A native to places around the globe, magnolia trees are one of the most spectacular. Grouped in a large genus of over 210 species, magnolia trees can be deciduous, semi-evergreen or evergreen plants, making it possible for them to successfully grow in many locations. Their waxy foliage draws attention to their colorful blooms that range in size from 3-12 inches in diameter. Taking cuttings from a magnolia tree to spread its beauty around your yard can be a challenging but rewarding task.
Use pruning shears to remove semi-soft shoots during the summer season. The cuttings should be approximately 4 to 6 inches in length. Take cuttings from young magnolia plants for best results.
Fill medium-sized pot(s) with a potting composition such as vermiculite. Use a pencil to create small holes into the vermiculite. The holes should be large enough to insert the cuttings easily. You can purchase vermiculite at your local garden specialty store.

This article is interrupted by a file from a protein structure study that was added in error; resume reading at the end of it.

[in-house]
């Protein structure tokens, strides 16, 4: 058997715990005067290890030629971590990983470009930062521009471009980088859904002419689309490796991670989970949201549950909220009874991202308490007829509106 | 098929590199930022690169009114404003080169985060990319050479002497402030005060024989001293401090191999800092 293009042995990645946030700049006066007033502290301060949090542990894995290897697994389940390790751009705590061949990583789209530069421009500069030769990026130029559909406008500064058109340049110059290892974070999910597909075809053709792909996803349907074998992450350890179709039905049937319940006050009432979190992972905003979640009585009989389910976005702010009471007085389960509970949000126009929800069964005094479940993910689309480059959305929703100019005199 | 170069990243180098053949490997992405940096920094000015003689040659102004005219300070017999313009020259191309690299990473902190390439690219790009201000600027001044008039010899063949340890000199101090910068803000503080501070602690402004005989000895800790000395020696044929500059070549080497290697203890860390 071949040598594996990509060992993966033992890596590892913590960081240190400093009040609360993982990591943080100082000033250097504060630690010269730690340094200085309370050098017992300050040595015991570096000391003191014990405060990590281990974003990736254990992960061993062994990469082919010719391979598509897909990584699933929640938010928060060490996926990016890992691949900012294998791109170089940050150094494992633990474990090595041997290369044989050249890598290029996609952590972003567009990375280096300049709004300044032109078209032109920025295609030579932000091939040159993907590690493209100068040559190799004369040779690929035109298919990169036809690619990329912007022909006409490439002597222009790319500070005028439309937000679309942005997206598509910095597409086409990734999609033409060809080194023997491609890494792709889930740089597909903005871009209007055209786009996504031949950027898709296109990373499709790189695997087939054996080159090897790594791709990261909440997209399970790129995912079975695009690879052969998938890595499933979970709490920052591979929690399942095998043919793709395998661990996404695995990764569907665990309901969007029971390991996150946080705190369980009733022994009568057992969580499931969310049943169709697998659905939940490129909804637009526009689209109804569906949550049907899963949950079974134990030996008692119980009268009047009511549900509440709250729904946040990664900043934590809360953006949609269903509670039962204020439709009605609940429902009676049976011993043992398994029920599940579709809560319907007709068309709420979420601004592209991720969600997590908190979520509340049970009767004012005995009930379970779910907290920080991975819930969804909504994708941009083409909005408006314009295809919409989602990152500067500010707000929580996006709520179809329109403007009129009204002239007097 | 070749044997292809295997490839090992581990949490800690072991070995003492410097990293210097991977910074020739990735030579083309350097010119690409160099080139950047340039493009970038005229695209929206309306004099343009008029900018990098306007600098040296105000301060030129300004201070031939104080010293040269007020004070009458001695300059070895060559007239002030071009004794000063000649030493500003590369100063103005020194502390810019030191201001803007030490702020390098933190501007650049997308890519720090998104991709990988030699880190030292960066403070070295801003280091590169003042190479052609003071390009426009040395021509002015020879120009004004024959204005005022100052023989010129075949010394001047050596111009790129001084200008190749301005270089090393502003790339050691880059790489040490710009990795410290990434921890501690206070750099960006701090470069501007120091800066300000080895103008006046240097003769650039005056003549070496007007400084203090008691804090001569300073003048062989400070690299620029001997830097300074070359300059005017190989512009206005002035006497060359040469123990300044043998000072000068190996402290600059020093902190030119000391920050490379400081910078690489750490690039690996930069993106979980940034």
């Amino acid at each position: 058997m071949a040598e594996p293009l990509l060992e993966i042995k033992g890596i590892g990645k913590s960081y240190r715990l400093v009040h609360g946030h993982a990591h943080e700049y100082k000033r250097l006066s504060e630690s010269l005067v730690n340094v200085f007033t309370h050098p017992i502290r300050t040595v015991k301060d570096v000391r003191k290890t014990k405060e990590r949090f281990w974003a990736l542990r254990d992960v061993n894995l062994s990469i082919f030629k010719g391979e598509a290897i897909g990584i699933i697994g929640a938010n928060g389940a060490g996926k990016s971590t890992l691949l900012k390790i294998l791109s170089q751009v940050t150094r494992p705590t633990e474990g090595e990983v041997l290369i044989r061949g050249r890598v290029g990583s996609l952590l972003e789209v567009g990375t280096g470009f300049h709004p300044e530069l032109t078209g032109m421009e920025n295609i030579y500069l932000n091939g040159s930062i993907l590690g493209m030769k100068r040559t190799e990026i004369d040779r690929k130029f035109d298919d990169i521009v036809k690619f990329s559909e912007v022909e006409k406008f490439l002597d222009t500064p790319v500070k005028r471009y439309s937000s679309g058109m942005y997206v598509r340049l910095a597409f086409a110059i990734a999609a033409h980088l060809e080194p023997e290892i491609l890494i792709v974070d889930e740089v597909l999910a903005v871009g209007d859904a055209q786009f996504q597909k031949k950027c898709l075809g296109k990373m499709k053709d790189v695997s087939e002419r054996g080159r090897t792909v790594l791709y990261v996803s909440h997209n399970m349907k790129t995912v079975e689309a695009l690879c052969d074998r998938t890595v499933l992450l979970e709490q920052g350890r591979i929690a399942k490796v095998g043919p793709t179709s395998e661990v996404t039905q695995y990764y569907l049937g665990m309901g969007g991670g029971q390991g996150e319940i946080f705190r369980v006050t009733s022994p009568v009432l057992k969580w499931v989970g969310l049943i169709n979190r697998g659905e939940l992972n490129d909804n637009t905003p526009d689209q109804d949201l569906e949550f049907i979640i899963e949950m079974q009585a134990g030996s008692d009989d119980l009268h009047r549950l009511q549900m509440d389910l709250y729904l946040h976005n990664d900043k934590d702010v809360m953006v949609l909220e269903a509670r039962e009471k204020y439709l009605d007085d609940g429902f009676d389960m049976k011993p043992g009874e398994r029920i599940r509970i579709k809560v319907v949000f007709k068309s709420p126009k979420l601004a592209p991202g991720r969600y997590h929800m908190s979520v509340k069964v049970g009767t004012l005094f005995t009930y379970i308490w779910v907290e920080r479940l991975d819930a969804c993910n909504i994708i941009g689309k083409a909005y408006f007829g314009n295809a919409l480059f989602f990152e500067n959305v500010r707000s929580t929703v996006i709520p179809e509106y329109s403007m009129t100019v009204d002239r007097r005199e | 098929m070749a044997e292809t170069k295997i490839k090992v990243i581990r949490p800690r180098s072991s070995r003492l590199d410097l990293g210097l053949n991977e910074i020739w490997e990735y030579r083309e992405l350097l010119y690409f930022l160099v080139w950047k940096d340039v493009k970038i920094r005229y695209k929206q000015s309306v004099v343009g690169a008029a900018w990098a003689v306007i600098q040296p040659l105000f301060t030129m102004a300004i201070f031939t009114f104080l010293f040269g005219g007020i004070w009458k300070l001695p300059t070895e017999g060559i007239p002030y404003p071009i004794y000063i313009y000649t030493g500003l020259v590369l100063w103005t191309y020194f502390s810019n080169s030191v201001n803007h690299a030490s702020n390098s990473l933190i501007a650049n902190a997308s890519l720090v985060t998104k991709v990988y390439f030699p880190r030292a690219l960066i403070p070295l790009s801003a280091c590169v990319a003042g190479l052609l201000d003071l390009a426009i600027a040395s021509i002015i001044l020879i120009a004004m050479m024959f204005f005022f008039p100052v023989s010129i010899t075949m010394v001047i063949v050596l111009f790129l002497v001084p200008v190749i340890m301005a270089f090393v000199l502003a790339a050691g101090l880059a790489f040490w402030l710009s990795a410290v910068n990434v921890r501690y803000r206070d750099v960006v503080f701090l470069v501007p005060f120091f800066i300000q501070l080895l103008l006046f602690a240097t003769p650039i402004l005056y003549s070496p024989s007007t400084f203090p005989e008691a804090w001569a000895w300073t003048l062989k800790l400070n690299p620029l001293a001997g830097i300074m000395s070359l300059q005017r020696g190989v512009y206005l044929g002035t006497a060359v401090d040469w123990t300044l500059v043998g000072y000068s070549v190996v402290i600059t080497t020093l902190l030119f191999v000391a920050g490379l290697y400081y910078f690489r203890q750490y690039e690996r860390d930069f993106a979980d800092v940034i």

Dip the end of the cutting into a hormone rooting gel, which will provide proper nutrients for the clipping, allowing it to root easily. You can purchase hormone rooting gel at your local garden specialty store.
Insert the cuttings that have been dipped into the hormone rooting gel into the holes in the vermiculite.
Cover the pot(s) that contain the planted cuttings with a plastic shopping bag or place the pots in a greenhouse. The cuttings will need a warm, dry climate to root properly. The clippings should take root in 8 to 12 weeks, but can take much longer.
Plant the clippings, once rooted, in a nursery bed or a large pot in a greenhouse until the following spring. Then plant the small magnolia trees into your lawn or garden in an area that receives full sun and plenty of moisture.